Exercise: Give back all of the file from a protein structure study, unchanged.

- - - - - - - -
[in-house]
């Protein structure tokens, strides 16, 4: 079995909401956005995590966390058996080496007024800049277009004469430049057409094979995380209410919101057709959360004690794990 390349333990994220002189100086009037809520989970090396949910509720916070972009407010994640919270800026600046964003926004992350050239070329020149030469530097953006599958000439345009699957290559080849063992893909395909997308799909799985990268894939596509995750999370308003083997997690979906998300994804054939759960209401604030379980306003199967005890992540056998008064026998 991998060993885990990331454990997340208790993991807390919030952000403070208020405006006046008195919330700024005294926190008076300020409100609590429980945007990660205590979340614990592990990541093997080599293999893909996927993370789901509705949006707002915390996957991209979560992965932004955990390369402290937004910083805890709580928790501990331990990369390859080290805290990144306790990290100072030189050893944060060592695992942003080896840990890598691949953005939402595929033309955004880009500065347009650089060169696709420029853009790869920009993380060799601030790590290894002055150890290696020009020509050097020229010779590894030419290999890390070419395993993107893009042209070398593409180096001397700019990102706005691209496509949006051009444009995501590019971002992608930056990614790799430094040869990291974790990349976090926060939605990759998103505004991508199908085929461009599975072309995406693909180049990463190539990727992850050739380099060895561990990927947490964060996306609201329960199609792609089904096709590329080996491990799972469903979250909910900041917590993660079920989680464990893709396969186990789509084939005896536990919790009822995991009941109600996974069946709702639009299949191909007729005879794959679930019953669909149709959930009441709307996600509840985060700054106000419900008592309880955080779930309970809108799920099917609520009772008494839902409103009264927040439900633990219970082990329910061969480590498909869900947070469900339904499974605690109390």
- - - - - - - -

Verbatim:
[in-house]
């Protein structure tokens, strides 16, 4: 079995909401956005995590966390058996080496007024800049277009004469430049057409094979995380209410919101057709959360004690794990 390349333990994220002189100086009037809520989970090396949910509720916070972009407010994640919270800026600046964003926004992350050239070329020149030469530097953006599958000439345009699957290559080849063992893909395909997308799909799985990268894939596509995750999370308003083997997690979906998300994804054939759960209401604030379980306003199967005890992540056998008064026998 991998060993885990990331454990997340208790993991807390919030952000403070208020405006006046008195919330700024005294926190008076300020409100609590429980945007990660205590979340614990592990990541093997080599293999893909996927993370789901509705949006707002915390996957991209979560992965932004955990390369402290937004910083805890709580928790501990331990990369390859080290805290990144306790990290100072030189050893944060060592695992942003080896840990890598691949953005939402595929033309955004880009500065347009650089060169696709420029853009790869920009993380060799601030790590290894002055150890290696020009020509050097020229010779590894030419290999890390070419395993993107893009042209070398593409180096001397700019990102706005691209496509949006051009444009995501590019971002992608930056990614790799430094040869990291974790990349976090926060939605990759998103505004991508199908085929461009599975072309995406693909180049990463190539990727992850050739380099060895561990990927947490964060996306609201329960199609792609089904096709590329080996491990799972469903979250909910900041917590993660079920989680464990893709396969186990789509084939005896536990919790009822995991009941109600996974069946709702639009299949191909007729005879794959679930019953669909149709959930009441709307996600509840985060700054106000419900008592309880955080779930309970809108799920099917609520009772008494839902409103009264927040439900633990219970082990329910061969480590498909869900947070469900339904499974605690109390």